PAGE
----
In short, flying fish and living statues are normal, but when something seems off on an emotional level, it’s worth digging deeper and figuring out what the show is trying to tell us.  Sometimes, it’s the key to an entire character arc.

3) Nobody is right all the time.  Nobody is *good* all the time.  Rory arguably comes closest, but even he has a passive-aggressive streak and takes the lowest blow he can think of when pushed to his limit.  Everyone is struggling with major personality flaws.  If there’s an overarching theme to Moffat-era Who, I’d say it’s the idea that flawed people are fundamentally worth it—worth loving, worth defending, and occasionally worth shouting at and telling them to sort themselves before they get someone else hurt.  (And by the way, if you’re wondering what some people find downright inspirational about Moffat-era Who, this theme is one of the most common answers.)

4) It is worth going forward, backwards, and sideways, often with a rewatch or two, to notice things that you missed.  For example, if “Deep Breath” was the first time Clara really clicked for you (which is an opinion I’ve seen in one or two places around the internet), it may be worth going backwards to play personality trait spotter.  In “The Bells of St. John,” Clara told the Doctor to come back tomorrow, despite clearly wanting to go—why did she do that?  Is that the “control freak” thing?  Did she want to make sure that *he* would respect her wishes, or did she want the time to carefully examine her own motives?  (Either would fit with being a control freak, IMO, but they’re different *kinds* of control freak.)   What about the times when she’s been emotionally compromised to the point of tears, and yet made a compelling case for something?  Clara fans will tell you that the seeds have been laid for a long time.  (Abossycontrolfreak is probably the tumblrite to check out for most of your Clara-analysis needs.  Control freak no longer looks like words.)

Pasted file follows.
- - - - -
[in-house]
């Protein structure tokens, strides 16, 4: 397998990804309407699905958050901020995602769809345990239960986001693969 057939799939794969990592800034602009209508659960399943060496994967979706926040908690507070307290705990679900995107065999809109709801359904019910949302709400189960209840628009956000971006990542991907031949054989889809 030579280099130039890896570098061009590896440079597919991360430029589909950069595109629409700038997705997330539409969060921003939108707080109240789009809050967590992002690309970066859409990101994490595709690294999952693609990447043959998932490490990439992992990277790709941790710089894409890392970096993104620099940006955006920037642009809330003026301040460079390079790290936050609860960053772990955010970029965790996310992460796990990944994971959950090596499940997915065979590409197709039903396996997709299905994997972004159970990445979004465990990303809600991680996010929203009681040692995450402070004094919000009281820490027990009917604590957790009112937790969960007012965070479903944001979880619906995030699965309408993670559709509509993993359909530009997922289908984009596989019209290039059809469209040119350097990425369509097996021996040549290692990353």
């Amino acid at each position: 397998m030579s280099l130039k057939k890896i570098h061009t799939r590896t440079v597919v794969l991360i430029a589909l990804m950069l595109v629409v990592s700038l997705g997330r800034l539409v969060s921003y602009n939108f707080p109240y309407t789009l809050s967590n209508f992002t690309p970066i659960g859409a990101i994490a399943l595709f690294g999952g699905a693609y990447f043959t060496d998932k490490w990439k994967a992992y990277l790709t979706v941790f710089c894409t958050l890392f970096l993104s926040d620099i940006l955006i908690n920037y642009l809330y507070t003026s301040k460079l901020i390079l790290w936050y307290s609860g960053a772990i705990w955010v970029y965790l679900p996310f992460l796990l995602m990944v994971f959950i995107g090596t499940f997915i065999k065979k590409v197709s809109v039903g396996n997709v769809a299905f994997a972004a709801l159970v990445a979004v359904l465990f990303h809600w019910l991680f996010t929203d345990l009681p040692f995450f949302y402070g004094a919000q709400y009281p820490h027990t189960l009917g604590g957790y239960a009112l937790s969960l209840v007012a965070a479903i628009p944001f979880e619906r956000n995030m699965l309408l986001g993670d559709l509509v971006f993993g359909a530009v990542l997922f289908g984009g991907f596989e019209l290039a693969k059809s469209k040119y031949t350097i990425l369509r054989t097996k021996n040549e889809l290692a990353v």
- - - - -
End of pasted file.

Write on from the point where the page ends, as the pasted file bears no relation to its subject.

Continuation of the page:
5) Watch for themes, parallels, and symbolism.  What we are told about one character will often apply to another.  What we are *shown* about one character will often apply to another.  What we are told about inanimate objects will sometimes apply to a character.  For instance, in “The Wedding of River Song,” we are told at the very beginning that trying to move the queen again, in the game of Live Chess, would be lethal.  The next thing we find out is that River Song has taken extreme exception to being “moved.”  The Silence have forced her every which way, and she’s had enough.  However, the Doctor’s solution to the chess game is to throw it, and that becomes the solution to the episode as well.  “Moving” River again would not be victory.  Victory is surrendering the game and focusing on what’s really important.  There are zillions of these parallels, some obvious, some obscure, and some that look at first like outright headcanon—or rather, they would look like headcanon if people didn’t make somewhat decent predictions based on them.  For instance, last series, I predicted that time-related shenanigans might make it necessary to go back to the moment the Doctor fled Gallifrey and make sure all of Whovian history happened the way it happened, and that would be what the fiftieth anniversary special would be all about.  I was, of course, completely wrong—that was how “Name of the Doctor,” ended.  This series, I predict that all the talk of Clara and control will be paralleled somehow in the Doctor’s arc, that there’s some major control-related issue lying in wait for *him.*  Let’s see if I’m right.  (For those of you reblogging this later, I’m writing this the week before “Listen.”)